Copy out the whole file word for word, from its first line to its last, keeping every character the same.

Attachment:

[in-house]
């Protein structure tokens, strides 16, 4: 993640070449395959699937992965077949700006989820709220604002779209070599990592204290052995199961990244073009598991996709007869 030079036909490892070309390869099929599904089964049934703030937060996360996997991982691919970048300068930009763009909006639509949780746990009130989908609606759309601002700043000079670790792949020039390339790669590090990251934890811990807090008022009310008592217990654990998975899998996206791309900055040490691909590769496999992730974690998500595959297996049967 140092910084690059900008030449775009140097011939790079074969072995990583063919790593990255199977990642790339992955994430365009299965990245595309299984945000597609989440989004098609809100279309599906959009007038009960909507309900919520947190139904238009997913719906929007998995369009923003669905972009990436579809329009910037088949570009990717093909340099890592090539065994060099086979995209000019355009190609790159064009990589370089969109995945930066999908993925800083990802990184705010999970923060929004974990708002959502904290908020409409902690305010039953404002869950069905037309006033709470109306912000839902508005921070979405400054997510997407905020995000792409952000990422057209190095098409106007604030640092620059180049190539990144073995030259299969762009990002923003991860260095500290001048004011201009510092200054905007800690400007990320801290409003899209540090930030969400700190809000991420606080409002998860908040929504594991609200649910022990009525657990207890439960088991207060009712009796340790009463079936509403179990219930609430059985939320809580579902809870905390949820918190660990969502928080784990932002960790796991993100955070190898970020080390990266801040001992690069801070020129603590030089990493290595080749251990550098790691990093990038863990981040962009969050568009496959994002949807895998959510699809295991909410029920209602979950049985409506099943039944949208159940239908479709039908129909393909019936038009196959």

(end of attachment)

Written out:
[in-house]
């Protein structure tokens, strides 16, 4: 993640070449395959699937992965077949700006989820709220604002779209070599990592204290052995199961990244073009598991996709007869 030079036909490892070309390869099929599904089964049934703030937060996360996997991982691919970048300068930009763009909006639509949780746990009130989908609606759309601002700043000079670790792949020039390339790669590090990251934890811990807090008022009310008592217990654990998975899998996206791309900055040490691909590769496999992730974690998500595959297996049967 140092910084690059900008030449775009140097011939790079074969072995990583063919790593990255199977990642790339992955994430365009299965990245595309299984945000597609989440989004098609809100279309599906959009007038009960909507309900919520947190139904238009997913719906929007998995369009923003669905972009990436579809329009910037088949570009990717093909340099890592090539065994060099086979995209000019355009190609790159064009990589370089969109995945930066999908993925800083990802990184705010999970923060929004974990708002959502904290908020409409902690305010039953404002869950069905037309006033709470109306912000839902508005921070979405400054997510997407905020995000792409952000990422057209190095098409106007604030640092620059180049190539990144073995030259299969762009990002923003991860260095500290001048004011201009510092200054905007800690400007990320801290409003899209540090930030969400700190809000991420606080409002998860908040929504594991609200649910022990009525657990207890439960088991207060009712009796340790009463079936509403179990219930609430059985939320809580579902809870905390949820918190660990969502928080784990932002960790796991993100955070190898970020080390990266801040001992690069801070020129603590030089990493290595080749251990550098790691990093990038863990981040962009969050568009496959994002949807895998959510699809295991909410029920209602979950049985409506099943039944949208159940239908479709039908129909393909019936038009196959």